Why Do a Social Responsibility Audit?



China has seen rapid economic growth in recent decades and will only continue to soar. Known today as the ‘global factory’ in the supply chain, China’s manufacturing sector continues to expand at enviable rates.  From half a world away, companies looking to protect their brand reputation are naturally concerned about suppliers being aligned with their values.

Corruption scandals, questionable labor practices, an historically lax regulations are all drivers behind the rise of Corporate Social Responsibility (CSR) awareness. In today’s world of social media, one questionable practice of one supplier can cause PR scandals that result in damage to goodwill that can take decades to overcome.  As a result, more and more companies are adopting CSR programs to protect their reputation.  In addition to the development of a positive corporate image, keeping supply chains clean is simply the right thing to do.

Your first step in sizing up conduct is by conducting periodical CSR audits, which will measure a company’s success in developing and applying acceptable practices in the workplace. Audits are comprehensive and tackle big issues such as workplace safety standards, employee verification, worker rights, and much more.

Here are a few things professional inspectors look for when conducting a CSR audit in China.

Facility Heath and Safety Standards

General physical conditions: Walk through the entire facility – manufacturing area, warehouse, dormitories, cafeteria, etc.  Can you see evidence of working conditions in support of well being?  Chinese regulations require basic amenities – sufficient space, adequate ventilation, clearly marked and unobstructed emergency exits, accessible water sources, and sanitary working and living spaces.  A professional audit should also confirm the building itself is in good structural condition.

Facility equipment: Is machinery is being safely operated and is regular maintenance is conducted to prevent injury due to equipment malfunctions?

Safety equipment: Is safety equipment such as fire extinguishers clearly marked, readily accessible, and regularly inspected? On top of that, are first aid kits fully stocked and located in each factory area?

Personal protective equipment:  Are workers are being provided with adequate protective equipment before operating machinery that requires it?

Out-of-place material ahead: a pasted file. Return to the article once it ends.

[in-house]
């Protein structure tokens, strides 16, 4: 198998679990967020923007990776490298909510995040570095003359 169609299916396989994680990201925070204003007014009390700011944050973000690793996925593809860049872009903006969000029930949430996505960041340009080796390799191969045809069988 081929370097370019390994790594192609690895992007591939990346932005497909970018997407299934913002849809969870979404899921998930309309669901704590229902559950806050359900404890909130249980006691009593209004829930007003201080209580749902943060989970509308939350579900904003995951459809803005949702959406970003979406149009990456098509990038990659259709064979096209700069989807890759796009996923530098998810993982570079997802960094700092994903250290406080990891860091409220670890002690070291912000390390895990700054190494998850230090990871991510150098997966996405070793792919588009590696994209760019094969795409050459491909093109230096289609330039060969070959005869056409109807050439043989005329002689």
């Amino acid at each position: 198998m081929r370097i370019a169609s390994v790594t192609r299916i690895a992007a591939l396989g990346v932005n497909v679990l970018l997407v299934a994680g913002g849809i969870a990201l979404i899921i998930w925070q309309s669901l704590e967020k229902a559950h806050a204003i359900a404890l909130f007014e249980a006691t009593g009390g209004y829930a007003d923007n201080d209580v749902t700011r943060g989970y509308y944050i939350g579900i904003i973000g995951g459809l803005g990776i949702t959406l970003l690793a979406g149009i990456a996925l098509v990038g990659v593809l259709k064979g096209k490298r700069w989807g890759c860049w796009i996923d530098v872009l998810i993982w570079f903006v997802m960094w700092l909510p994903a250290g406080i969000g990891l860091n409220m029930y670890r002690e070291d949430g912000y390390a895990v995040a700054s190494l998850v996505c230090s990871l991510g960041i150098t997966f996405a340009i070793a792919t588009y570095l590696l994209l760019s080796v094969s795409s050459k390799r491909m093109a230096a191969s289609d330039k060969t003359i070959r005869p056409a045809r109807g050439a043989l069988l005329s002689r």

Safety instruction and warning:   Are measures taken to avoid accidents due to unmarked electrical wiring or unlabeled chemicals and the like?

Care for the People

Safety training:  Do employees  receive a general facility training before beginning work? Depending on the nature of the job, are employees trained on the specifics of their job in regards to safety?   Is ongoing safety training and monitoring conducted  on a regular basis to prevent mishaps due to complacency?

Health inspection: For employees exposed to hazards at the workplace, are regular health inspections conducted?  How frequently?  When was the last one, and what were the results?

Regulation and Documentation

Regulation: For every aspect of an audit, is the factory up to date on the laws?  Do they have up-to-date copies of regulations and laws? Do they display evidence they are understanding and abiding by the requirements?

Documentation: In addition to understanding the requirements, can the factory prove compliance? Is the factory able to produce any papers necessary and can do so at any given moment? (These papers should prove a clean supply chain in matters of child labor, valid employment contracts, working hours, fair compensation, discrimination, disciplinary practices, and more.)


Worker Interviews

When doing an audit, CMD’s professionals take time to confirm with workers themselves that actions actions go well beyond words . We conduct interviews with randomly selected workers across different departments at the factory to confirm what was uncovered with the audit aligns with what we’re hearing on the shop floor.

If you have not yet performed a social responsibility audit, you could be exposed to risks. Recovering from PR nightmare can take decades. You’ve worked hard to build up your organization and its reputation. Don’t let a scandal topple your efforts.

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